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IEA: Oil Demand Growth Resumes

The International Energy Agency’s (IEA) Oil Market Report for September shows resumed demand growth with the onset of the winter heating season, although the agency has trimmed its projection of demand in 2005 down to 83.9 million barrels per day. As shown in the chart below left (Click to enlarge), global demand rose by 204,000 barrels per day to 82.4 mb/d. Global supply rose by 640,000 barrels to 84.0 mb/d. The chart below right plots the cushion: the margin between supply and demand for the last 11 months.

Iea_oct04_supplydemand Iea_oct04_thegap

According to the IEA, non-OPEC production dropped for a third consecutive month, by 100 kb/d. Hurricane Ivan shut-in 475 kb/d of US Gulf Coast output, with similar reductions expected to persist in October. The IEA projects that recovering US and North Sea production should help non-OPEC supply rise by 1.4 mb/d from September to December.

OPEC supply rose 710 kb/d in September to 29.9 mb/d, boosted by a 540 kb/d increase in Iraqi production. The Saudis maintained supply at close to 9.5 mb/d, flat with their August production.

The IEA based their trimming of demand growth in 2005 based on expectations os slower economic growth, and on the negative feedback loop that high oil prices have on demand and the economy.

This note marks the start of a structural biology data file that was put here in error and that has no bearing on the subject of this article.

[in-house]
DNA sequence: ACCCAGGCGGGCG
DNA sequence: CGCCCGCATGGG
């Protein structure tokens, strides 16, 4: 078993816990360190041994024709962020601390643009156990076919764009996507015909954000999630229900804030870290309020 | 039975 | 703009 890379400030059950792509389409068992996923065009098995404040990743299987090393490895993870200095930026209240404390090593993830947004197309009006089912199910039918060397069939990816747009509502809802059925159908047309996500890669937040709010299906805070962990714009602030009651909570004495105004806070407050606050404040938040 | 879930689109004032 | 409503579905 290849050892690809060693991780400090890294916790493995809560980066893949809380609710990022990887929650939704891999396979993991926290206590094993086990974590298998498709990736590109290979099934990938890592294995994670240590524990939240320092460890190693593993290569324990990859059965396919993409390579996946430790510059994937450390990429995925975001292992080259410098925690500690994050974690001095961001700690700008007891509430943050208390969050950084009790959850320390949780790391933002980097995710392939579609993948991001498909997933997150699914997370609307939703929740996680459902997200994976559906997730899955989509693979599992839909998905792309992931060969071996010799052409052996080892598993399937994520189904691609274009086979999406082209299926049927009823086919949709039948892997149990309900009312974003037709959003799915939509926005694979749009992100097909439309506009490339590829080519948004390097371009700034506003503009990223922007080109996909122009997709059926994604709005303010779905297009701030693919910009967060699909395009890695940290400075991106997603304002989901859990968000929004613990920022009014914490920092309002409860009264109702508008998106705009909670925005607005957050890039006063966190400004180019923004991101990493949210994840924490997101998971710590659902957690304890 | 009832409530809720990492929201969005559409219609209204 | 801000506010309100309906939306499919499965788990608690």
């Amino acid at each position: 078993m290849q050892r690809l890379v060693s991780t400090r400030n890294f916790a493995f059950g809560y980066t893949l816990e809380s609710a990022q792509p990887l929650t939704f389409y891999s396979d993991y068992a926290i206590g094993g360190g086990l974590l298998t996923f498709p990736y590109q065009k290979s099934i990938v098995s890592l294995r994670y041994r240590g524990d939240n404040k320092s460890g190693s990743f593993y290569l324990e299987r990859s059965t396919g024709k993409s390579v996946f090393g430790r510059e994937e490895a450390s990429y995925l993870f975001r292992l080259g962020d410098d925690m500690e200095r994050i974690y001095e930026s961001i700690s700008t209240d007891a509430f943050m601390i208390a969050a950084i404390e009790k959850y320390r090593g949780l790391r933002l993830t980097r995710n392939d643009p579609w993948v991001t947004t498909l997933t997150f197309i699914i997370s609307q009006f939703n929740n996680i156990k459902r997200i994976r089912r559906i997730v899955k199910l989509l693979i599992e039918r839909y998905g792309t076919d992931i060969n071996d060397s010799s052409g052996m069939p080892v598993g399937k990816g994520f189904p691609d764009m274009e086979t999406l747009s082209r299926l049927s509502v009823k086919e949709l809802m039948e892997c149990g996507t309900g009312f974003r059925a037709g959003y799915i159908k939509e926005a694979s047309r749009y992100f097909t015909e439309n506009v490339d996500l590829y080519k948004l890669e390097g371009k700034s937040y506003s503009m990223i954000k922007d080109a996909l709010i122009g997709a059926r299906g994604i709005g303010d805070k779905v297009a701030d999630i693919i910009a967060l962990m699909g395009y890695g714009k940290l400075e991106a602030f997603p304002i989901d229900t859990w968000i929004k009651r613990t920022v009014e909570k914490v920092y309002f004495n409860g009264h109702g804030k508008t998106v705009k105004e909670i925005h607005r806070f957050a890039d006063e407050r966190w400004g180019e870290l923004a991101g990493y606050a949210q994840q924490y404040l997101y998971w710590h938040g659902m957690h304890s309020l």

Sustained high oil prices will help cool oil demand growth in two ways; first indirectly, as the higher energy costs resulting from the combination of high prices and the low price elasticity of advanced economies reduce consumption and undermine economic growth, and in the longer run more directly, by encouraging energy savings and oil-demand restraint.

Although the agency keeps insisting that supply is keeping pace with demand, the markets—focused more on the thin cushion between supply and demand, the difficulty in expanding supply and all the geopolitical risk factors that could curtail some of that supply—are ignoring that advice. The price for WTI crude crested $54 today.

In last month’s OMR (earlier post), the IEA made it explicit that the Saudis—widely regarded as the swing producer—would have to be able to increase their production to 10.5 mb/d. Although there is a great deal of noise about that, it hasn’t actually happened yet. As we’ve often discussed here, there is growing scepticism over the Saudi ability actually to do that. Speculation and projection aside, what is clear in the immediate term is that the Saudi oil—with its higher sulfur content (“sour”) is not as useful in slaking global thirst as the sweeter, low-sulfur crudes.


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